• Rebecca Rine

Slow Down, Go Deep



Even though it's winter in Ohio, I've been making a point to go for early morning walks in my town on the weekends. Like every other mom on earth, there is very little time for me to be alone to just be me and breathe, so escaping into town to walk before the sun rises is where I've been able to do that.


No one is out when I start climbing the hills in town, and the silence and pre-dawn darkness are just the peace I crave.


As I walk, I take the world in--like really take it in--and just take note of it all. When I was younger, I had such a heart for adventure and wanderlust that I picked up and moved to London without knowing a soul, and then after that, I picked up and moved to Chicago without knowing a soul.

The world seemed to always be calling me, and I knew I needed to answer because one day I would want to put down roots somewhere to dig in deeper than the surface.

Under the wintry sky in a small town in Ohio, I still feel that heartbeat of wanderlust beating in me buried under a day job, bills, marriage and parenthood, but it's still there. My solitary walks are a way for me to check in with that part of me and tell it, "Yes, I hear you. But look at all this."


In town the houses are extremely close to the sidewalks, so I can't help but glance into the windows as I walk past. I see that people are slowly starting to wake up, their kitchens illuminated, allowing me to be a voyeur into their morning rituals of making coffee and moseying over to the fridge.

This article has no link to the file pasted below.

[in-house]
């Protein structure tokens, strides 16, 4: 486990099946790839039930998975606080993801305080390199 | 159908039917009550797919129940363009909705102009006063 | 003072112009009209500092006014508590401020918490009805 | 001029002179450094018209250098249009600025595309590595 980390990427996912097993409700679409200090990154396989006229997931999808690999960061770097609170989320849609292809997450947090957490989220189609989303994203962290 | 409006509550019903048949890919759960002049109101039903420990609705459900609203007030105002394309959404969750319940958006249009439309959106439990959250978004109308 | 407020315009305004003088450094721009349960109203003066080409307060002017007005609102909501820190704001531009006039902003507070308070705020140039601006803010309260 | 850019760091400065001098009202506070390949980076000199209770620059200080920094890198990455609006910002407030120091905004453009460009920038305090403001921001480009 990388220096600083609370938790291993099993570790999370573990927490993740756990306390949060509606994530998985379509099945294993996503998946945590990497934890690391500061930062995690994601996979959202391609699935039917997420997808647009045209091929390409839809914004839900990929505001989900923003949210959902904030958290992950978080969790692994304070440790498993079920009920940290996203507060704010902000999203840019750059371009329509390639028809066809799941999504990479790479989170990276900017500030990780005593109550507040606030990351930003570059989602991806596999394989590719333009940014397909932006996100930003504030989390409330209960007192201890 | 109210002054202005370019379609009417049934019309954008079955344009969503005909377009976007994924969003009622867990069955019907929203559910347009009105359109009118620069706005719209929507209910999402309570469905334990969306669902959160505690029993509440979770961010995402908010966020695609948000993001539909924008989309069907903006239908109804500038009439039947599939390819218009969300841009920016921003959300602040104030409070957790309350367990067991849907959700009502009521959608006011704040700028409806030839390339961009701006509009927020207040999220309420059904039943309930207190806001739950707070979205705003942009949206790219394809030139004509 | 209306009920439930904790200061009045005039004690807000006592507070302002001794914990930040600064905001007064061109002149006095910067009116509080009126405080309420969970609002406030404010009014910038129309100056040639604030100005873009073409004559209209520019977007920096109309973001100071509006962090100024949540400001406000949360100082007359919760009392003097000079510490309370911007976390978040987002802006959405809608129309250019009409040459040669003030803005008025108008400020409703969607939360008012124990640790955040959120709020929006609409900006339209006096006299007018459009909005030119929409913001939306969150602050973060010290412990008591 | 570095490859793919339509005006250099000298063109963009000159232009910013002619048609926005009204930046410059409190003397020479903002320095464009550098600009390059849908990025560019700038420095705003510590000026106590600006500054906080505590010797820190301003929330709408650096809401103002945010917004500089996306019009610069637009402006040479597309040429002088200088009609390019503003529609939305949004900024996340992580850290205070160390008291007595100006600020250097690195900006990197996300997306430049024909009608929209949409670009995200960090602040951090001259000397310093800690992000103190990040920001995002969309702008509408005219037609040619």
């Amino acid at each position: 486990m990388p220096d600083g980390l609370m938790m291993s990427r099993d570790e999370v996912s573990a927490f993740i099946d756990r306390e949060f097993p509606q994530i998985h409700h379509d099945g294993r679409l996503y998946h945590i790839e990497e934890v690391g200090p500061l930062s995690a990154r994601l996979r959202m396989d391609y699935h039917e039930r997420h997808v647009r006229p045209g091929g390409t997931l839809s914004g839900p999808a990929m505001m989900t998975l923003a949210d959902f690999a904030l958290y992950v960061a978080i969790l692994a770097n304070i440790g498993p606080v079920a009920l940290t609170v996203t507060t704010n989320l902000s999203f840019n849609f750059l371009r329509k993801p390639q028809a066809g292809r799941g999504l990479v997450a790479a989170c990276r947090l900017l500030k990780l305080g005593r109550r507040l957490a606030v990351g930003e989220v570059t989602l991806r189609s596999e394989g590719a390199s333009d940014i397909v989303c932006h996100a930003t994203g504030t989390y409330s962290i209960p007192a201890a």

On my last walk, the house was so close to the sidewalk I saw a sign in someone's kitchen over the sink that read, "Eat Your Veggies" and I smiled and felt a little nosy at the same time.


As kitchen lights came on and the glow from televisions began to emerge in living rooms, I couldn't stop smiling. This small witnessing of humanity and waking up made me feel connected, and feeling connected makes me feel at home, which makes me a happier person in general.


I walked past a nursing home and stood in front of it, picturing older folks tucked in, snoring away in 80-degree rooms. Granted, I think too much and my brain spits out ideas that are off-the-wall every day, but I imagined them as being young again. Once they stood where I stand, juggling the woes of adulthood, and now they rest, I'm sure missing the days I find myself knee-deep in.

I took a deep breath and felt even more convinced this walking and observing is a healthy thing to keep me digging in deep to my own life by being reminded we are all in this together, so appreciate this small moment. And the next.

Too often I quickly go through the motions in life, constantly planning for the future, but these walks slow me down and show me how rich life is if I pause and tend to my roots. I took one last deep breath as I peeked in another window and looked forward to getting back home, where my heart beats the loudest.






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